Cases of abortion in sheep occur due to infectious and non-infectious causes. Abortions happen as sporadic or enzootic. Owing to the increase in abortions in herds by more than 2%, factors or causes creating abortion cases should absolutely be searched. Non-infectious abortions are usually formed sporadically in any period of pregnancy. These kinds of abortions occur as a result of stress, housing conditions, transport, toxemia, metabolic disorders, nutripathy, hereditary factors, physical factors and toxins. Infectious abortions generally occured during the second half of pregnancy and can also be seen during the advanced periods. These abortions develop as generalized infections symptomatically as a result of pathological changes depending on specific factors in placenta. These specific factors are bacteria, rickettsia, chlamydia, fungi, protozoan and viruses (Vidic et al., 2007).
In this study, it is aimed to detect important bacterial, parasitary and viral factors in some native breed sheep with abortion history raised around Western Mediterranean region in Turkey and to find their resources.
Animals, samplings, bacterial and parasitary tests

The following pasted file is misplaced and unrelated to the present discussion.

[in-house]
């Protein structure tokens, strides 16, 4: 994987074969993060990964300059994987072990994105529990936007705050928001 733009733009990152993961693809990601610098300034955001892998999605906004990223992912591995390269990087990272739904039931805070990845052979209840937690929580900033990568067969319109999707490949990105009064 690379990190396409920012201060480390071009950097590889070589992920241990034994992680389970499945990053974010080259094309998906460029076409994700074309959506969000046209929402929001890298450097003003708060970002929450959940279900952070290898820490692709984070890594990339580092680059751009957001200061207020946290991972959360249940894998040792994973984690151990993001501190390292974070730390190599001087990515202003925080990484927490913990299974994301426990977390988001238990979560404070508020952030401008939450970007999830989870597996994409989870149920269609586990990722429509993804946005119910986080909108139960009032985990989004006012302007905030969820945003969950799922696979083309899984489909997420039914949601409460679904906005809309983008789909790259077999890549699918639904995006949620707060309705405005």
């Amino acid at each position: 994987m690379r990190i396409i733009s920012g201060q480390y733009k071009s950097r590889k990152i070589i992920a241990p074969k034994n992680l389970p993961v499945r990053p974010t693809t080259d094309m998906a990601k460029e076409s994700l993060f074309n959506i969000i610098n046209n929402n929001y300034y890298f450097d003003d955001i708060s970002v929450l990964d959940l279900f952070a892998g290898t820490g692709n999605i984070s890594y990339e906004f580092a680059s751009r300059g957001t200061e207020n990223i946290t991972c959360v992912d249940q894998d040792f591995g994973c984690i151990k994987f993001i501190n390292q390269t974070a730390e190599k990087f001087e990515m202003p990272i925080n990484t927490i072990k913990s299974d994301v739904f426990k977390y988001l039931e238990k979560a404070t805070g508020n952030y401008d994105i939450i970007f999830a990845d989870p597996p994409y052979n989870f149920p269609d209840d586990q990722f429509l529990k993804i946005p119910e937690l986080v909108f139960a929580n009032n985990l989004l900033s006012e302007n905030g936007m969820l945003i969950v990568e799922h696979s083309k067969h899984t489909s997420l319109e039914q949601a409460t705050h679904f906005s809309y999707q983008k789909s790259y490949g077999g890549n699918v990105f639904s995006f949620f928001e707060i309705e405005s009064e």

Between January 2008 and May 2010, 384 blood samples were collected from four different native breed sheep (Anatolian Merinos, Sakiz, Awassi, Kivircik) of 1-5 years of age with abortion history raised by pasture feeding and kept under barn conditions around central and district villages in Burdur region (29°-24' and 30°-53' East Longitudes and 36°-53' and 37°-50' North Latitudes). The sampled animals had not been vaccinated against AKAV, pestivirus and Brucella. Anatolian Merinos was obtained by interbreeding German mutton merinos with native Akkaraman sheep. Sakiz sheep takes its name after Sakiz Island in Greece, thus it is also called Çeşme sheep. The native land and feeding area of Awassi sheep is Mesopotamia region, where Fýrat and Dicle rivers flow. Kivircik sheep is raised in Thrace, Marmara and Aegean regions (Garip, 2013). Blood samples were taken from Vena jugularis of all animals into 10 ml. anticoagulant tubes with K3EDTA. Samples were centrifuged for 30 minutes at +4°C under 3000 rpm and leukocyte and serum samples were obtained. Serums were inactivated in bain-marie for 30 minutes at 56°C and were stored after PBS washing of leukocytes and centrifugation at -80°C until testing. Blood serum samples taken from these aborted animals were examined with rose bengal plate test antigen (RBPTAntigen™, Seromed), Brucella spp., Coxiella burnetii (PrioCheckTMRuminant Q Fever Ab Plate Kit, Thermo Fisher Scientific), Chlamydia spp. (ID Screen® Chlamydophila abortus indirect Multi-species, IDvet), Leptospira hardjo (PrioCheckTML.Hardjo Ab Strip Kit, Thermo Fisher Scientific) and Neospora caninum (PrioCheckTMBovineNeospora Ab 2.0 Serum/Milk Kit, Thermo Fisher Scientific).